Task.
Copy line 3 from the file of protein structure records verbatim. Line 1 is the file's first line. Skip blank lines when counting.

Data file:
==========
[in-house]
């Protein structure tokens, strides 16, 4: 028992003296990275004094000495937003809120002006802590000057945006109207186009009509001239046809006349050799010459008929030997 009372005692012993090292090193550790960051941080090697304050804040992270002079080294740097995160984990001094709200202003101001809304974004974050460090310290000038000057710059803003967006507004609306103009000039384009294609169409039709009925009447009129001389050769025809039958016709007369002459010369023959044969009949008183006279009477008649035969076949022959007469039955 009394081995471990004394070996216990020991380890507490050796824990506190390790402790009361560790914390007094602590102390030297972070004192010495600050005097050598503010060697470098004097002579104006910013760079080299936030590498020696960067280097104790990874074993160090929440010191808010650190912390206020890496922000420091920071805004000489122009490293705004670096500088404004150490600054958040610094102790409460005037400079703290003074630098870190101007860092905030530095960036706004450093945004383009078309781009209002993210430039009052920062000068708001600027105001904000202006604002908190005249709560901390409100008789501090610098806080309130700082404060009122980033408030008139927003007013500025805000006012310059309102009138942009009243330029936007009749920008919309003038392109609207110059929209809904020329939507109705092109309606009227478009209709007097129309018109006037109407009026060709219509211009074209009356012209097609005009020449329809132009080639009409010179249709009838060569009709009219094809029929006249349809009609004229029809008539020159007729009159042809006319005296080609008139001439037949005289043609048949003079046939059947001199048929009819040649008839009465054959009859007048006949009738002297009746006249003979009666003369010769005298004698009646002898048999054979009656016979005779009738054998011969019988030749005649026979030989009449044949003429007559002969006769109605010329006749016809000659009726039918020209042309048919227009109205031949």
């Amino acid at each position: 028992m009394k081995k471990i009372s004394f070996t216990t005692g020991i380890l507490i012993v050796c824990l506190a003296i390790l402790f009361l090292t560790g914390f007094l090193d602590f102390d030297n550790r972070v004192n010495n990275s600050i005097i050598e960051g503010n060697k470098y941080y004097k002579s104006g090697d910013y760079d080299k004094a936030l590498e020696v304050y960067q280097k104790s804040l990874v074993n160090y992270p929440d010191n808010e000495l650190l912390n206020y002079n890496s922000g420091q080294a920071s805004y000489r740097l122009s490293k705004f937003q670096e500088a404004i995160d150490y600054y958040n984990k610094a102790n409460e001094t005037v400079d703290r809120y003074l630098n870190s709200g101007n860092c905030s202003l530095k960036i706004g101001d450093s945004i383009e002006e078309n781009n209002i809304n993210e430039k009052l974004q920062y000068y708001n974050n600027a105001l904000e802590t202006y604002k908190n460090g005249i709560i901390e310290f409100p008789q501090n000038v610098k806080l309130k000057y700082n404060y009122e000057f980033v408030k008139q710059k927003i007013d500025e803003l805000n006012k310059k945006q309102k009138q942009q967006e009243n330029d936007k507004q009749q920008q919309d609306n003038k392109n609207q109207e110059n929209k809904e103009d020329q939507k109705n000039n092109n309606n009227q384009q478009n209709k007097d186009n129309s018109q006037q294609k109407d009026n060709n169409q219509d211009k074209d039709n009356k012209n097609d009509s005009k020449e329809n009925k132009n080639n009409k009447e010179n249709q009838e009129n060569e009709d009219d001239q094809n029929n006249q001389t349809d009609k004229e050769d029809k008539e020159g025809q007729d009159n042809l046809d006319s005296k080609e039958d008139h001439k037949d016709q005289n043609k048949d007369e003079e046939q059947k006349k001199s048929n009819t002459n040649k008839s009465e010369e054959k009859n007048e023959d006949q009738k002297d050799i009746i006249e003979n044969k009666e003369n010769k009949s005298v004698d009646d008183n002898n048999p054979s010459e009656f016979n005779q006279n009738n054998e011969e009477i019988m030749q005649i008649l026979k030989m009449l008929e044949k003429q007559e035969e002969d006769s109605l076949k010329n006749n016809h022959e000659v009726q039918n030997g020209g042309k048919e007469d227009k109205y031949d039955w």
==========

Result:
């Amino acid at each position: 028992m009394k081995k471990i009372s004394f070996t216990t005692g020991i380890l507490i012993v050796c824990l506190a003296i390790l402790f009361l090292t560790g914390f007094l090193d602590f102390d030297n550790r972070v004192n010495n990275s600050i005097i050598e960051g503010n060697k470098y941080y004097k002579s104006g090697d910013y760079d080299k004094a936030l590498e020696v304050y960067q280097k104790s804040l990874v074993n160090y992270p929440d010191n808010e000495l650190l912390n206020y002079n890496s922000g420091q080294a920071s805004y000489r740097l122009s490293k705004f937003q670096e500088a404004i995160d150490y600054y958040n984990k610094a102790n409460e001094t005037v400079d703290r809120y003074l630098n870190s709200g101007n860092c905030s202003l530095k960036i706004g101001d450093s945004i383009e002006e078309n781009n209002i809304n993210e430039k009052l974004q920062y000068y708001n974050n600027a105001l904000e802590t202006y604002k908190n460090g005249i709560i901390e310290f409100p008789q501090n000038v610098k806080l309130k000057y700082n404060y009122e000057f980033v408030k008139q710059k927003i007013d500025e803003l805000n006012k310059k945006q309102k009138q942009q967006e009243n330029d936007k507004q009749q920008q919309d609306n003038k392109n609207q109207e110059n929209k809904e103009d020329q939507k109705n000039n092109n309606n009227q384009q478009n209709k007097d186009n129309s018109q006037q294609k109407d009026n060709n169409q219509d211009k074209d039709n009356k012209n097609d009509s005009k020449e329809n009925k132009n080639n009409k009447e010179n249709q009838e009129n060569e009709d009219d001239q094809n029929n006249q001389t349809d009609k004229e050769d029809k008539e020159g025809q007729d009159n042809l046809d006319s005296k080609e039958d008139h001439k037949d016709q005289n043609k048949d007369e003079e046939q059947k006349k001199s048929n009819t002459n040649k008839s009465e010369e054959k009859n007048e023959d006949q009738k002297d050799i009746i006249e003979n044969k009666e003369n010769k009949s005298v004698d009646d008183n002898n048999p054979s010459e009656f016979n005779q006279n009738n054998e011969e009477i019988m030749q005649i008649l026979k030989m009449l008929e044949k003429q007559e035969e002969d006769s109605l076949k010329n006749n016809h022959e000659v009726q039918n030997g020209g042309k048919e007469d227009k109205y031949d039955w």